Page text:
Date of Graduation


Document Type


Degree Name

Master of Science in Kinesiology (MS)

Degree Level



Health, Human Performance and Recreation


Kaitlin Gallagher

Committee Member

Erin K. Howie

Second Committee Member

Lesley Vandermark


Reliability, Smartphone Use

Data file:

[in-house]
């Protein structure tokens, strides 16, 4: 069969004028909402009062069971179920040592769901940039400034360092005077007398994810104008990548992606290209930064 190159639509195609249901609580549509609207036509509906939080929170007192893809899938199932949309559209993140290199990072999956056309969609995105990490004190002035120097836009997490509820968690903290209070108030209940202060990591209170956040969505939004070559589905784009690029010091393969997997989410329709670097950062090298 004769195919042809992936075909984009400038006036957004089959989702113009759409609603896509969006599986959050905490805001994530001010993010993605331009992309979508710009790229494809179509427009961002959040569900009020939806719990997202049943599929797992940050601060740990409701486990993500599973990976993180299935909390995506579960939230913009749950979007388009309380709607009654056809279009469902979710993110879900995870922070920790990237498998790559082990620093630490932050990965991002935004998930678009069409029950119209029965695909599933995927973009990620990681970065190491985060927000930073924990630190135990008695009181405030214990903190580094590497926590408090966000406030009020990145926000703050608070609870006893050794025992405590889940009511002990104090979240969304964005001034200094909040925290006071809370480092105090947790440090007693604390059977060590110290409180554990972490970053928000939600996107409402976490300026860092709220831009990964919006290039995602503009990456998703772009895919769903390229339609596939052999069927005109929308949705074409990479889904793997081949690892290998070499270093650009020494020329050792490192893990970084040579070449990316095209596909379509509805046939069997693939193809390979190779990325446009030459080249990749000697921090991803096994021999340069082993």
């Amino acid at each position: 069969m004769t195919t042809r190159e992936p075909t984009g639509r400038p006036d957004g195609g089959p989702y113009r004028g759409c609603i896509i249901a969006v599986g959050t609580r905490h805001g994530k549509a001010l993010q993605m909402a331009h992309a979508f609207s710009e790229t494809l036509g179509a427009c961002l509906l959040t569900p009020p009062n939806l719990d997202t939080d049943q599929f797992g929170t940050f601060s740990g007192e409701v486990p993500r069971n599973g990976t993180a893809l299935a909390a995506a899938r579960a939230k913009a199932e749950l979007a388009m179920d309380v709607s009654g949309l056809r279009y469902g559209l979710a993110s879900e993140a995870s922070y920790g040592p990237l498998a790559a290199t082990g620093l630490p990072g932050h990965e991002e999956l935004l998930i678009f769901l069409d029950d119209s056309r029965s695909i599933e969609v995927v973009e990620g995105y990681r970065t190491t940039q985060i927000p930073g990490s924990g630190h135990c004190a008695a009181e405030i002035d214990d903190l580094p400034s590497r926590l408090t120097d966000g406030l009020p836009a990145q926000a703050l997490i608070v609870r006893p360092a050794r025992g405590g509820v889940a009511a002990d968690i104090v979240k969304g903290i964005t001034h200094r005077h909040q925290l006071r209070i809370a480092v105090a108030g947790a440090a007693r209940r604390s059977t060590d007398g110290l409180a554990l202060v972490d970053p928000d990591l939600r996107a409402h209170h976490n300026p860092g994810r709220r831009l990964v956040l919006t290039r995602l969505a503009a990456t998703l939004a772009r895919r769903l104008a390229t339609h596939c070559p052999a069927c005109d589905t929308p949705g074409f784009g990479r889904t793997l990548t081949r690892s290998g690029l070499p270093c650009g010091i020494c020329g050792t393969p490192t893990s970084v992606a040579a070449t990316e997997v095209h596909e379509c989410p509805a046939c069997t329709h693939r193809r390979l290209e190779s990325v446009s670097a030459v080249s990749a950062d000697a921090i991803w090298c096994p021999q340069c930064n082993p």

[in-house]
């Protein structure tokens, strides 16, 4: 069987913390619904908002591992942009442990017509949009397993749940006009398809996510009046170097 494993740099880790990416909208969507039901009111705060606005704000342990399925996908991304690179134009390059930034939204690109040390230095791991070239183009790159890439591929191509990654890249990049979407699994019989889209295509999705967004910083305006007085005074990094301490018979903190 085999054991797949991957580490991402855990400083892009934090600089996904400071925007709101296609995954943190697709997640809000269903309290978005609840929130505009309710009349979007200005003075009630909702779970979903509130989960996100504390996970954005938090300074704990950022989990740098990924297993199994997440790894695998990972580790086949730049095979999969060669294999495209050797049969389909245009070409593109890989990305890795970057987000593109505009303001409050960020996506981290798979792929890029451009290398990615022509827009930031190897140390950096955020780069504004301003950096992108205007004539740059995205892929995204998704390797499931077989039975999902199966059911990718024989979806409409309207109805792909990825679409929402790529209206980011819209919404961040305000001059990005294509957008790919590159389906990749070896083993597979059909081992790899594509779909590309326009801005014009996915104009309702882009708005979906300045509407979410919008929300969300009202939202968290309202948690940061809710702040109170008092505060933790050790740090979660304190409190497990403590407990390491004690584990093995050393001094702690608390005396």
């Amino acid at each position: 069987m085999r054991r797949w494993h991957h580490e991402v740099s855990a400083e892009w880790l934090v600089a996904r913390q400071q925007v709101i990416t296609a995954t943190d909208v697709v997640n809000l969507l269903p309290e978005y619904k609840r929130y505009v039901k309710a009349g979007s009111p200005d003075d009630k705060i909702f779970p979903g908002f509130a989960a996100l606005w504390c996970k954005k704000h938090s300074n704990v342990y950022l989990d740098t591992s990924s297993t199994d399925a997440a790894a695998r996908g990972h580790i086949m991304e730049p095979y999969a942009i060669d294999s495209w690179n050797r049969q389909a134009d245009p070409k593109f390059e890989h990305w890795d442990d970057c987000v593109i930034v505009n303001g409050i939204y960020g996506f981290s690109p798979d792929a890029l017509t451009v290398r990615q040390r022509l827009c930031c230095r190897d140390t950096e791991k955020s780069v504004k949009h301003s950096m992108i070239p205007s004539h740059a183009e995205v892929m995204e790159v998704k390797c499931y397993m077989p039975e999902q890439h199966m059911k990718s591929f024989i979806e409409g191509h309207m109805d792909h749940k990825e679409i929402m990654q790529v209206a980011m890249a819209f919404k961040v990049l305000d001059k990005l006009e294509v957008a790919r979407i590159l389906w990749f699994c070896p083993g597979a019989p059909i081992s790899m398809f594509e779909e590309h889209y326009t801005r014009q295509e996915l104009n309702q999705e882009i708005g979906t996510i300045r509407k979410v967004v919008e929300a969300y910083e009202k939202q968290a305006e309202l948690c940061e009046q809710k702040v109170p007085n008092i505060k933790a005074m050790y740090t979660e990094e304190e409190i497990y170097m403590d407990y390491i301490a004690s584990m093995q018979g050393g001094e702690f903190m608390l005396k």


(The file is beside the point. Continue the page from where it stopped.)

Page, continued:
The accessibility of mobile technology has improved productivity but can contribute to musculoskeletal disorders due to the posture associated with using such devices. Neck flexion, a posture assumed by smartphone users, has been shown as a risk factor for the development of clinical neck pain if sustained for prolonged periods. Determining the individuals who are naturally more predisposed to develop flexion-induced neck pain can aid in the prevention and treatment of musculoskeletal disorders. The purpose of this thesis is to assess the repeatability of clinical tests between trials over the course of two days in young adults who do and do not develop neck pain after 30 minutes of smartphone use. Healthy participants (n=41) ages 18- 29 (21.6 ±2.12) underwent a battery of clinical tests used in populations with chronic neck pain. Tests included pain pressure threshold (PPT) testing, cervical and craniocervical flexion, and a cervical extensor (CE) fatigue assessment. Afterwards, each participant spent 30 minutes using their personal smartphone for a series of predetermined tasks. During the 30 minutes, participants completed 5 visual analog scales (VAS) that helped categorize them into 2 separate pain groups: pain developers (PD) or non-pain developers (NDP). Clinical tests were repeated after the smartphone use intervention and participants returned for a second data collection 1 to 2 weeks later. Intraclass correlation coefficients (ICC) were calculated for pre- and post- smartphone use variables between days 1 and 2 to determine repeatability of the clinical tests in this population. A McNemar chi-square test was used to determine the number of participants who remained in their initial pain groups on day 2 of data collection. NPD had greater between day reliability for PPT measurements taken before the intervention, while PD had higher ICC values after 30 minutes of smartphone use. The cervical extensor fatigue assessment and cervical flexion protocols had higher reliability before and after the smartphone use intervention in the PD group. An assessment of the pain response to pressure stimulus, cervical flexion, and CE fatigue are recommended as protocols to differentiate individuals who do and do not develop pain after 30 minutes of smartphone use.